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As it is every device on my network and every app on those devices could be hacking my other devices on my network. The app I just downloaded to my iPhone might be looking for known exploits in my printer. Some game I just downloaded to my PS4 might be trying to hack my ip camera. My smart TV's new update might be trying to hack an unpacked exploit on my Linux box.

Is there some way I can configure a router such that every device is isolated from every other (can't see the other devices on the network). Then I can poke a few minor holes (like if I want my PS4 to be able to see my media server).

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That's what a firewall is for. In your case a packet filter based solution (linux with iptables or similar) is probably mostly enough but if you want to have a more granular access (i.e. only specific pages of the internal web server) you would need application level control which a packet filter does not offer. The usual home routers are mostly not suitable for this purpose because the firewall they often implement is only for separating the internal from the external network, but not for separation between internal devices.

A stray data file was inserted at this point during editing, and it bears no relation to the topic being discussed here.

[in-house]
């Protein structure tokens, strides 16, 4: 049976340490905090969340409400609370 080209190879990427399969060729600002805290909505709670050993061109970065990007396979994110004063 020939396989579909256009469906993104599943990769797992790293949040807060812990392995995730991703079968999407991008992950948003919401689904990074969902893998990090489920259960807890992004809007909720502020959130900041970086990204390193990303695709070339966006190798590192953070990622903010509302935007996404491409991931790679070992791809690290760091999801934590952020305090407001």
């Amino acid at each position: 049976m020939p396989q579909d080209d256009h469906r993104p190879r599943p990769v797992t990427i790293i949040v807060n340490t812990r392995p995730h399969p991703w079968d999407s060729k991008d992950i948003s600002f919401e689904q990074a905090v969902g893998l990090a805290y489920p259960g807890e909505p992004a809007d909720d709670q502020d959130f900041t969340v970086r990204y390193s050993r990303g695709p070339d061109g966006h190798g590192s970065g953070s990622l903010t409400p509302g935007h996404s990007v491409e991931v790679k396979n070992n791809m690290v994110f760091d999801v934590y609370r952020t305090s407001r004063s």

• I have seen many home routers which have this function. However, it is only a checkbox with "Isolate clients" or something like that. – Vilican Jan 3 '16 at 20:09
  • @Vilican: Yes, some might offer full isolation (sometimes only for WiFi clients) but they don't offer a granular firewall between clients so that one can allow limited interaction. – Steffen Ullrich Jan 3 '16 at 20:34
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Is there some way I can configure a router such that every device is isolated from every other (can't see the other devices on the network). Then I can poke a few minor holes (like if I want my PS4 to be able to see my media server).

If you want to segregate the devices in your network, then you should consider VLANs and IP Subnetting. When correctly implemented with a router, these will make sure that your devices will have limited or no access to other devices in your own network. you will find the answers here to be useful.

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Yes. You can configure a router such that every device is isolated from every other (can't see the other devices on the network) by creating VLANs. Just create as many VLANs as the number of devices, and put each device in separate VLAN.

Unless you specifically allow/route traffic between VLANs, devices in separate VLANs will not be able to communicate.

  • I'm not sure that this answer offers anything different from JOW's answer. – schroeder Jan 4 '16 at 4:24
  • Yes , but the JOWs answer is a little ambiguous. :) – Ijaz Ahmad Khan Jan 4 '16 at 5:42

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